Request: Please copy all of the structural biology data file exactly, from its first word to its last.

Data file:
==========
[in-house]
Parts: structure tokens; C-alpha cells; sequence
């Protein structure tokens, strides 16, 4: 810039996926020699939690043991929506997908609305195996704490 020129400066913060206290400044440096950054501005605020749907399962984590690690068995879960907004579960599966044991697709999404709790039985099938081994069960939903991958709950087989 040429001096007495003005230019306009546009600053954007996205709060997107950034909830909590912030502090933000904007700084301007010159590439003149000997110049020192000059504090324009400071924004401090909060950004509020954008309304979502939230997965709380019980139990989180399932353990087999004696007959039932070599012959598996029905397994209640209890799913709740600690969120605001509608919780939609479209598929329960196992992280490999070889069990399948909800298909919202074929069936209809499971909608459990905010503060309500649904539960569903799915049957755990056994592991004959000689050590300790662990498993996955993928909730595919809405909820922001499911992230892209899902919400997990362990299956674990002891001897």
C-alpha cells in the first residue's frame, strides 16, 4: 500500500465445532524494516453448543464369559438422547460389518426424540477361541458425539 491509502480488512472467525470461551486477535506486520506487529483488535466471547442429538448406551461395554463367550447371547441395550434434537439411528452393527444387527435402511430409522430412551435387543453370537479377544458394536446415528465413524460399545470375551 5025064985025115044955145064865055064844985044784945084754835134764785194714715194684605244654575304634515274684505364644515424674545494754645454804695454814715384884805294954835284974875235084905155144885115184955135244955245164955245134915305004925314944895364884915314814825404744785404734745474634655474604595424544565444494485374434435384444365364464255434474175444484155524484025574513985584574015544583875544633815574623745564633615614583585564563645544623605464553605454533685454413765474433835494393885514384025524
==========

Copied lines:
[in-house]
Parts: structure tokens; C-alpha cells; sequence
């Protein structure tokens, strides 16, 4: 810039996926020699939690043991929506997908609305195996704490 020129400066913060206290400044440096950054501005605020749907399962984590690690068995879960907004579960599966044991697709999404709790039985099938081994069960939903991958709950087989 040429001096007495003005230019306009546009600053954007996205709060997107950034909830909590912030502090933000904007700084301007010159590439003149000997110049020192000059504090324009400071924004401090909060950004509020954008309304979502939230997965709380019980139990989180399932353990087999004696007959039932070599012959598996029905397994209640209890799913709740600690969120605001509608919780939609479209598929329960196992992280490999070889069990399948909800298909919202074929069936209809499971909608459990905010503060309500649904539960569903799915049957755990056994592991004959000689050590300790662990498993996955993928909730595919809405909820922001499911992230892209899902919400997990362990299956674990002891001897």
C-alpha cells in the first residue's frame, strides 16, 4: 500500500465445532524494516453448543464369559438422547460389518426424540477361541458425539 491509502480488512472467525470461551486477535506486520506487529483488535466471547442429538448406551461395554463367550447371547441395550434434537439411528452393527444387527435402511430409522430412551435387543453370537479377544458394536446415528465413524460399545470375551 5025064985025115044955145064865055064844985044784945084754835134764785194714715194684605244654575304634515274684505364644515424674545494754645454804695454814715384884805294954835284974875235084905155144885115184955135244955245164955245134915305004925314944895364884915314814825404744785404734745474634655474604595424544565444494485374434435384444365364464255434474175444484155524484025574513985584574015544583875544633815574623745564633615614583585564563645544623605464553605454533685454413765474433835494393885514384025524